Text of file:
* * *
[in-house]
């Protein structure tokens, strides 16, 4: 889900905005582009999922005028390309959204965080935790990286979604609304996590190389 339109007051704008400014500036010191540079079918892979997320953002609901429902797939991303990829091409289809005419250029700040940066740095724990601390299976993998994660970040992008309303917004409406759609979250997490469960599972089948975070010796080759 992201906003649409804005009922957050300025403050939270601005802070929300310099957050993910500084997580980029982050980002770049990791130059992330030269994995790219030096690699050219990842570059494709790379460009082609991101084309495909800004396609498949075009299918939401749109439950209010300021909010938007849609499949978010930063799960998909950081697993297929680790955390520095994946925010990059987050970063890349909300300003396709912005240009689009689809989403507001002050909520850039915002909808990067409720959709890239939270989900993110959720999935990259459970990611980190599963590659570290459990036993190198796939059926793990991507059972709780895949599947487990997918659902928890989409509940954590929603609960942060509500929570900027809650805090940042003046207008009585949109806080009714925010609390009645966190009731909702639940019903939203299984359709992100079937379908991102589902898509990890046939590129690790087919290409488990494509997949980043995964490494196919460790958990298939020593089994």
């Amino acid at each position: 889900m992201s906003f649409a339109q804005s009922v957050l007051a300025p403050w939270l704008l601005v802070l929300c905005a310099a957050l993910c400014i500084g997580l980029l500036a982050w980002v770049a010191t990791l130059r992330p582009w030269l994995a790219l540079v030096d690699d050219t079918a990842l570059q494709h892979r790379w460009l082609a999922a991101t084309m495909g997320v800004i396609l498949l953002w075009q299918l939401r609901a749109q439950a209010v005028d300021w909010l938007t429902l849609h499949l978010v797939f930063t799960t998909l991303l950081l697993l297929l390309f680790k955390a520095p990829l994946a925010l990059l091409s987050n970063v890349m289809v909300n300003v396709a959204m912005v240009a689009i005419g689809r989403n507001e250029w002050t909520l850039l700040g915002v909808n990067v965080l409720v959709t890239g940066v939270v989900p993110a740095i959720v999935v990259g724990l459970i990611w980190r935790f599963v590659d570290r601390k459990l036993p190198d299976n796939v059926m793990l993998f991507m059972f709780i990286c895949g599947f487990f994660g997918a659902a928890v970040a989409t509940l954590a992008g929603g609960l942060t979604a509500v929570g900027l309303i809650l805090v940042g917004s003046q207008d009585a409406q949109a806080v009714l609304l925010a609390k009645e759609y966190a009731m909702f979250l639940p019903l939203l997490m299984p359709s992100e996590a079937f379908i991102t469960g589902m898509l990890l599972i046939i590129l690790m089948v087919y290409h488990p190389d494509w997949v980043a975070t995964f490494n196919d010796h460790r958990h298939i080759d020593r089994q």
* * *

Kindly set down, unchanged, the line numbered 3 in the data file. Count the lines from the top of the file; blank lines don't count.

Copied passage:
């Amino acid at each position: 889900m992201s906003f649409a339109q804005s009922v957050l007051a300025p403050w939270l704008l601005v802070l929300c905005a310099a957050l993910c400014i500084g997580l980029l500036a982050w980002v770049a010191t990791l130059r992330p582009w030269l994995a790219l540079v030096d690699d050219t079918a990842l570059q494709h892979r790379w460009l082609a999922a991101t084309m495909g997320v800004i396609l498949l953002w075009q299918l939401r609901a749109q439950a209010v005028d300021w909010l938007t429902l849609h499949l978010v797939f930063t799960t998909l991303l950081l697993l297929l390309f680790k955390a520095p990829l994946a925010l990059l091409s987050n970063v890349m289809v909300n300003v396709a959204m912005v240009a689009i005419g689809r989403n507001e250029w002050t909520l850039l700040g915002v909808n990067v965080l409720v959709t890239g940066v939270v989900p993110a740095i959720v999935v990259g724990l459970i990611w980190r935790f599963v590659d570290r601390k459990l036993p190198d299976n796939v059926m793990l993998f991507m059972f709780i990286c895949g599947f487990f994660g997918a659902a928890v970040a989409t509940l954590a992008g929603g609960l942060t979604a509500v929570g900027l309303i809650l805090v940042g917004s003046q207008d009585a409406q949109a806080v009714l609304l925010a609390k009645e759609y966190a009731m909702f979250l639940p019903l939203l997490m299984p359709s992100e996590a079937f379908i991102t469960g589902m898509l990890l599972i046939i590129l690790m089948v087919y290409h488990p190389d494509w997949v980043a975070t995964f490494n196919d010796h460790r958990h298939i080759d020593r089994q």